Wernicke–Korsakoff Syndrome (WKS)

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Wernicke-Korsakoff syndrome (WKS) - the composite term for the dual presence of Wernicke encephalopathy (WE) and alcoholic Korsakoff syndrome - is a form of alcohol-related brain injury associated with long-term alcoholic behaviour.

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Wernicke-Korsakoff syndrome (WKS) refers to a condition where both Wernicke encephalopathy (WE) and Korsakoff syndrome (KS) are present in one individual. WKS is most commonly referred to as an alcohol-related brain injury, developed as a result of long-term alcohol abuse leading to severe thiamine deficiency. However, it can also develop in a handful of other conditions that lead to a thiamine deficiency.


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Helena Adams
06 Jun 2022
Relevant to work with the elderly and Medical patients. Clear information.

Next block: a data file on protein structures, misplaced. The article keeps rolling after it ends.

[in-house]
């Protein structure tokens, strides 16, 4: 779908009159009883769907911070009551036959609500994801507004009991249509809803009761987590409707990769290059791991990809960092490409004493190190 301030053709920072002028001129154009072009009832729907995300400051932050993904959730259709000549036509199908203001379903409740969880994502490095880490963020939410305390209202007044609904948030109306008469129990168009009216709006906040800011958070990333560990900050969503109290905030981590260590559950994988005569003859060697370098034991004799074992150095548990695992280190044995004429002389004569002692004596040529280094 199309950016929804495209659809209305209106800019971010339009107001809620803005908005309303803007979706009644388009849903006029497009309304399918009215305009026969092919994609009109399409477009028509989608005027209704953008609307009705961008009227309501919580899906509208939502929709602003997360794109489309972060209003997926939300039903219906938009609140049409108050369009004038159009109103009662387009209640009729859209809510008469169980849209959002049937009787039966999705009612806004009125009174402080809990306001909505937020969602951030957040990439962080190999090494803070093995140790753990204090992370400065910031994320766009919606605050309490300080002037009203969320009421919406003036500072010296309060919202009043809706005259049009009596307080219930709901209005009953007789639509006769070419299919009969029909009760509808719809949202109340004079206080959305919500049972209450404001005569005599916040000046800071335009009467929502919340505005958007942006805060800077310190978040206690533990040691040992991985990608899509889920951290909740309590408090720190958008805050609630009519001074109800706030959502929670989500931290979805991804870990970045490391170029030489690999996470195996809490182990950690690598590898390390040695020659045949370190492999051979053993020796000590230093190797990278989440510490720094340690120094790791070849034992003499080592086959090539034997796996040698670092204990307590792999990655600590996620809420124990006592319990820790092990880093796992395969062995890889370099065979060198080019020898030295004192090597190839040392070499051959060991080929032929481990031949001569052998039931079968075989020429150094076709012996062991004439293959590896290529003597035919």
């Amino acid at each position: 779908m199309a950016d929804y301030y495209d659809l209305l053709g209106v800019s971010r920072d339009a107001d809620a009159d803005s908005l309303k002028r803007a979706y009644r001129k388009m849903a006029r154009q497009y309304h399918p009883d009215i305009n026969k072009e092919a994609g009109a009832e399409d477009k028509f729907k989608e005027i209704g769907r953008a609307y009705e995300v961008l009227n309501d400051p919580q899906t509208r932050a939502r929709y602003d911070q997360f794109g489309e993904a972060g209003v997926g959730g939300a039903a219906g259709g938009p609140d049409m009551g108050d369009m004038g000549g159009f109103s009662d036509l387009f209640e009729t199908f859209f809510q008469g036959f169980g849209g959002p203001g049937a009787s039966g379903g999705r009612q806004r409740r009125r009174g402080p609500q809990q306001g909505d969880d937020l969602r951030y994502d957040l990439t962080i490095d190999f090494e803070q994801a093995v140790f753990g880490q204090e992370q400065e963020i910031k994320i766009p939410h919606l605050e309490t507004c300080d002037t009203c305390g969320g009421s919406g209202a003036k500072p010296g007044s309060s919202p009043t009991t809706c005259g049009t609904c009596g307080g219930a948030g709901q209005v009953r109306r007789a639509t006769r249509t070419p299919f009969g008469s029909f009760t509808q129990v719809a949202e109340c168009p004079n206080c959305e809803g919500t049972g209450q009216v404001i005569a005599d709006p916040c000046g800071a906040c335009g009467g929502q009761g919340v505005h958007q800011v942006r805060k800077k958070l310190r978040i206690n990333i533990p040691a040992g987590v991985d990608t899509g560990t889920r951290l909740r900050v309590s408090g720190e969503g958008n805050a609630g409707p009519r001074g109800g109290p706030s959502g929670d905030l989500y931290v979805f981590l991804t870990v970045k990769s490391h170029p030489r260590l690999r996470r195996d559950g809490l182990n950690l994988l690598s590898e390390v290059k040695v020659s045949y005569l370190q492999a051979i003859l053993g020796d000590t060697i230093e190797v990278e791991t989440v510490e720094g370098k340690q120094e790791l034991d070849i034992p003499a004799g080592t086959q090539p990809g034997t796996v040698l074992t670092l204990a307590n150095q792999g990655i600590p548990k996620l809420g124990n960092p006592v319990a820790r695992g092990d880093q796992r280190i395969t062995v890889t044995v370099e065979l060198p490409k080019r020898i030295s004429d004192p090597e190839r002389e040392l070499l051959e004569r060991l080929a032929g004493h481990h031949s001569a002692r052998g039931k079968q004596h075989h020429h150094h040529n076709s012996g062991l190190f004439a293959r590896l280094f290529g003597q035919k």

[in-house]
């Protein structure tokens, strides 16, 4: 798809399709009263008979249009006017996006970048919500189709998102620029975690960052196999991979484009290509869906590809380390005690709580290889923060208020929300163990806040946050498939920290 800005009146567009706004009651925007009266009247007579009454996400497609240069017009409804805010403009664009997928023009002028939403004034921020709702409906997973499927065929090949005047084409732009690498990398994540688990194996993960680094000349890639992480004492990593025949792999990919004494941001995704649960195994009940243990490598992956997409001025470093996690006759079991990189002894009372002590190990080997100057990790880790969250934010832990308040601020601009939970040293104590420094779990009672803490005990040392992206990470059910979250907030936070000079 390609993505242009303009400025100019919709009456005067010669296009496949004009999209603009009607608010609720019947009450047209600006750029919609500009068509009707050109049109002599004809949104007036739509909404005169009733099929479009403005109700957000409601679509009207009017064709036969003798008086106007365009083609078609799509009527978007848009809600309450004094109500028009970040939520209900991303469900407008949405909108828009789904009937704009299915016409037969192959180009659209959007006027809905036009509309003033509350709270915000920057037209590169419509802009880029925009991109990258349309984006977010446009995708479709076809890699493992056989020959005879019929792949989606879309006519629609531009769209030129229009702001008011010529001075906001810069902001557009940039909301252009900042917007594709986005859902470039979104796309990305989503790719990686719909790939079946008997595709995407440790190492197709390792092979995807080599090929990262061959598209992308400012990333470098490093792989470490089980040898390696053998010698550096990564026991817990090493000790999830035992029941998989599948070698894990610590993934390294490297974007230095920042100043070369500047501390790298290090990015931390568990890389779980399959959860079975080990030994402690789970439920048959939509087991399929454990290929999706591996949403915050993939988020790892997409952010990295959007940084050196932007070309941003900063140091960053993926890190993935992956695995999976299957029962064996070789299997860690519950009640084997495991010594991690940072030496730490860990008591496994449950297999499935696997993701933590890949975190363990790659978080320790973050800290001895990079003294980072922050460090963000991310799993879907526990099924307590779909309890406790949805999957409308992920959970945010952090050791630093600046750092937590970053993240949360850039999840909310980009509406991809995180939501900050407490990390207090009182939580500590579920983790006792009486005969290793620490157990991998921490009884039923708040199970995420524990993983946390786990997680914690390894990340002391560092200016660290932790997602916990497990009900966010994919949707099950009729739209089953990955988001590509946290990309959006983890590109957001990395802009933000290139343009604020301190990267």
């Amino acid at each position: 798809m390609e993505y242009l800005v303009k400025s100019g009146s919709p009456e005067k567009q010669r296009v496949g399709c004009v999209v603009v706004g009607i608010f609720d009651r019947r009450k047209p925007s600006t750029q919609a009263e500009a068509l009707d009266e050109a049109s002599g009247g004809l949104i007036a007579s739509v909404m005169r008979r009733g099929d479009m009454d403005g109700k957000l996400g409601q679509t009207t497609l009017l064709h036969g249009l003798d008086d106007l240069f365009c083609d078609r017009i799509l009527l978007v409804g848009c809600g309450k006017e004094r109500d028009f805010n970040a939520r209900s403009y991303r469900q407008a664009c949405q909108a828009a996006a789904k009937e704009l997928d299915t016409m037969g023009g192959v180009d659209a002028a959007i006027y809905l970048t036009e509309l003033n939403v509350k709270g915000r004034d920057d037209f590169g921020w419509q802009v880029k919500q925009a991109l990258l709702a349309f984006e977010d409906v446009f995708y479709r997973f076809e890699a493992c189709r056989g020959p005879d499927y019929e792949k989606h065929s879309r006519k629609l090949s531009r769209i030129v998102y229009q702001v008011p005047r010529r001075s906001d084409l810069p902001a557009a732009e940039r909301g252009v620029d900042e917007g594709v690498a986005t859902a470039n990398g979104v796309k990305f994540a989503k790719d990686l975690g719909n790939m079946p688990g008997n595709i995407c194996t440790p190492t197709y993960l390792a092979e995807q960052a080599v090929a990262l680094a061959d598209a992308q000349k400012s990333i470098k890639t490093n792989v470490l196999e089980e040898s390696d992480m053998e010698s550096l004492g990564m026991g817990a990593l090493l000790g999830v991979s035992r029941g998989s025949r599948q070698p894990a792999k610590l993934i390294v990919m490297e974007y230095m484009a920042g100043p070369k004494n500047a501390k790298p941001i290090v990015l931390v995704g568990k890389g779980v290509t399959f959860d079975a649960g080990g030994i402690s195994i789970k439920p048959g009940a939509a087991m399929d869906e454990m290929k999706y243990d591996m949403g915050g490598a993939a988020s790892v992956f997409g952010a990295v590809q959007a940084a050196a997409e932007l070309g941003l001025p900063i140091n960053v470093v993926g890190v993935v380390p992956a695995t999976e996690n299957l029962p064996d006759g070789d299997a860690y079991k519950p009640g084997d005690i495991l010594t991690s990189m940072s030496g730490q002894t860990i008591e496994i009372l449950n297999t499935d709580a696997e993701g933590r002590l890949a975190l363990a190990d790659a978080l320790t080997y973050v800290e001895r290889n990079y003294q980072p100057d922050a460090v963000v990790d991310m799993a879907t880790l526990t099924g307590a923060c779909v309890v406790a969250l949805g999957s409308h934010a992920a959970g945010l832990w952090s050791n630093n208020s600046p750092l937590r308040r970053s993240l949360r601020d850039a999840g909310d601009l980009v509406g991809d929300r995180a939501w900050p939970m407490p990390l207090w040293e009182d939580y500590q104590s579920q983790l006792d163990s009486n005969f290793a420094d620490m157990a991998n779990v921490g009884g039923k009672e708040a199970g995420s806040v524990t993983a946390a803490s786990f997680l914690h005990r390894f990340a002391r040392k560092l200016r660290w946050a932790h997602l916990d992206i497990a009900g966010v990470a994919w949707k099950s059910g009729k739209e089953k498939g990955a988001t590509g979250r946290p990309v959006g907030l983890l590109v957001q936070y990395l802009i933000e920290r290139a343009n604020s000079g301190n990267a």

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Roberta Marzo
25 Mar 2022
Great quick read
Robyn Jorimann
10 May 2022
Well done
Michelle Bone
18 Jun 2020
Article very informative. Covering topic appropriately.
Maureen Ward
16 May 2022
Enrolled Nurse
very helpful
Robyn Allen
06 May 2022
Registered Nurse
Michelle Wylie
30 May 2022
Registered Nurse
Meryl Elliman
17 May 2022
Registered Nurse
Good, brief, informative
Joy Rowlands
16 Sep 2020
Very informative as more people in aged care are presenting with this condition.
Michelle Lewin
30 May 2022
Registered Nurse
Concise, short , fact filled information in a small time frame.
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